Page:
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Colour-coded lakes, drones and satellites to gather accurate picture of our lakes' water quality.

Drones measuring the colour of our lakes could become a regular part of the battle to assess and improve the water quality of New Zealand lakes.

The drones are part of a three year study which aims to use satellite data to more effectively show mechanisms affecting water quality in New Zealand lakes, to better understand the end result.

Professor Ian Hawes, a freshwater ecologist at the University of Waikato, and his research are particularly interested in lakes which can be affected by growth of blue-green algae, or cyanobacteria, often resulting in health warnings being issued.

Tracking years of changes in freshwater bodies is often attributed to algal blooms being caused by a mix of different issues, he says. These include nutrient loading from agriculture (horticulture, viticulture, deer, pigs, dairy and beef and sheep) on surrounding land. Often exotic species, such as koi carp, have been introduced and disturb the lake floor during their feeding activities.

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Another prime driver is the suspended sediment drawn into lakes by river flow which can cause a chronic increase in the algal blooms but he says it is easy to underestimate the amount of waterway pollutants contributed by urban sources.

"But there are some urban issues, and they're easy to underestimate," he says. "They might seem relatively minor but they need to be taken into account. Anything that adds nutrients has an effect."

Only a small proportion of lakes around the country are monitored for algal blooms at present, due to it being an expensive exercise where council staff collect water samples, then taken to laboratories for testing.

This leads to a suspicion that algal bloom problems could be more widespread than previously realised and modelling work, while providing a good overall picture, can give a misleading result for a specific water body.

But with the use of satellite images it's hoped changes in lake water colour caused by the blooms will be more quickly identified and appropriate interventions planned and put in place.

Much of the data which will be used is already freely available, Hawes says, but the first challenge was to decide on the size of the water bodies to be studied. A medium size was established and now work has moved on to developing techniques to identify water quality variables which satellites would need to able to distinguish.

The task is made all the harder because this country's freshwater bodies are very different to each other, with a wide range of lake types which look different from space due to the country around them.

So the solution scientists are working on is an optical classification system, which means they don't need to visit each lake separately. Instead similar freshwater bodies will be grouped together based on their colour. Some of the factors being used in their classification include the area's geography and the impact surrounding vegetation may have.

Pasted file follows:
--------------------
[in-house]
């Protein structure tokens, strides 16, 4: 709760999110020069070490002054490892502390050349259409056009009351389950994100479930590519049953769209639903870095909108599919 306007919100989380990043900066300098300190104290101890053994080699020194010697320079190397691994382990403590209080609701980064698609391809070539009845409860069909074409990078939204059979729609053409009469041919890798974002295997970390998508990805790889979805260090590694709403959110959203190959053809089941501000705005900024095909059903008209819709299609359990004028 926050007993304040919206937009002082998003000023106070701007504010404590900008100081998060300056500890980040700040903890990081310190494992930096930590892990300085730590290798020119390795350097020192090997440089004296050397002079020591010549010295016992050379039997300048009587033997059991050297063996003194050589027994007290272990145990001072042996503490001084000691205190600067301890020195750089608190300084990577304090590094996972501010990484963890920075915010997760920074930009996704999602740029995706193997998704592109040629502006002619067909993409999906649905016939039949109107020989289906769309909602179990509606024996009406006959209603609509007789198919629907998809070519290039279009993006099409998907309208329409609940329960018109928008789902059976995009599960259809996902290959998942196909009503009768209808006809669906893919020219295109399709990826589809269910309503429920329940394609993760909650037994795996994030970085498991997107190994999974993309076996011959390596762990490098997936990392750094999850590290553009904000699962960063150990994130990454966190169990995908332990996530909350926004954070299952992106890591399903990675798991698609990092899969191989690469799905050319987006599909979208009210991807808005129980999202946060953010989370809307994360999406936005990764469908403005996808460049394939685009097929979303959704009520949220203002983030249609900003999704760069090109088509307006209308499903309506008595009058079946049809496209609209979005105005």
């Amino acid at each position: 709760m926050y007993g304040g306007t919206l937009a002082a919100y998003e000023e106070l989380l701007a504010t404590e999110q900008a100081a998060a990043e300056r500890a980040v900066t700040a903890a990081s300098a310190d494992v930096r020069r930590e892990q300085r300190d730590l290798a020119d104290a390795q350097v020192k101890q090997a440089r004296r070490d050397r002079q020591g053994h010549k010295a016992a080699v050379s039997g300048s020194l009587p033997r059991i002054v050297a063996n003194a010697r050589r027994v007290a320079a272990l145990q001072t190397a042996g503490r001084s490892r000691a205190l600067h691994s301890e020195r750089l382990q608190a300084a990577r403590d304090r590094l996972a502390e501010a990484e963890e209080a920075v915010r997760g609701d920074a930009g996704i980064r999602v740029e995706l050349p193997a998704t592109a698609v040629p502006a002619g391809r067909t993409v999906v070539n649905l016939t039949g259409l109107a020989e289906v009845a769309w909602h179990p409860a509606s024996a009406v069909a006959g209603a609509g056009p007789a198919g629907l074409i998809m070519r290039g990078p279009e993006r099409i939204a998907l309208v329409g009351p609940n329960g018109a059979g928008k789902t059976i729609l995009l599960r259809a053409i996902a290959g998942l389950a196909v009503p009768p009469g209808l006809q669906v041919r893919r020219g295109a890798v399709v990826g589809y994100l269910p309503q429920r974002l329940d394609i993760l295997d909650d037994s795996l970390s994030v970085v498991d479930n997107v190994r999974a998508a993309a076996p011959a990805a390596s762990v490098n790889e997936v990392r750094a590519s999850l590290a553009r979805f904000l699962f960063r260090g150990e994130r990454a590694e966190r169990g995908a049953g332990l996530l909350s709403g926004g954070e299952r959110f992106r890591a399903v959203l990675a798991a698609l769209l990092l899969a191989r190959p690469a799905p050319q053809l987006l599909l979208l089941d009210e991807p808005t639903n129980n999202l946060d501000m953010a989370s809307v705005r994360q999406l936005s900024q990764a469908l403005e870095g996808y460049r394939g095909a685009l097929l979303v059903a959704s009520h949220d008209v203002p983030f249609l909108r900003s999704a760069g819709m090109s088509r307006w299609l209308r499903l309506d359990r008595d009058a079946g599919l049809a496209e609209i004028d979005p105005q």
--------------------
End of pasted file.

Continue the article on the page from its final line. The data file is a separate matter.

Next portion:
Hawes' hope is that the country's lakes will be classified into between five and seven different categories over the second year of the project.

"We want to keep it to a small number because if there are too many categories it's pointless," he says. "You can't treat every lake as being individual."

Once this work is completed, the scientists will look at how algal abundance and sediment loading can be estimated by satellite. As these involve different forms of cyanobacteria, scientists need to be able to differentiate between their two colour signals.

That will involve the colour of each lake's water being measured with either boat or drone-mounted instruments.

"The research drones will allow us to the get the most acceptable use of satellites," Hawes says.

He's confident cyanobacteria and other algae will be able to be detected by use of the high-resolution images which the drones will produce. From this data, satellite-based measurements will be able to be developed and enhanced as improvements in satellite imagery are made in the future.

Once further refinement has taken place, it's hoped the final part of project will be a web-based tool able to compare the present state of a particular water body with that shown in historical data.

"So people will potentially be able to look at a body of water of interest," he says.

His project is not funded to develop the tool itself but he hopes this will happen within three years, depending on the investment interest from groups such as councils: "Some areas are under much more stress than others."

It's hoped the completed tool will be able to be used to highlight significant problems affecting the growth of algae with this surveillance showing the lakes that are most affected by catchment activities. They could then be prioritised for more investigation.

And potentially, as water quality improves, the tool could be used to document accurately what's happening so there's no dispute about water quality management methods.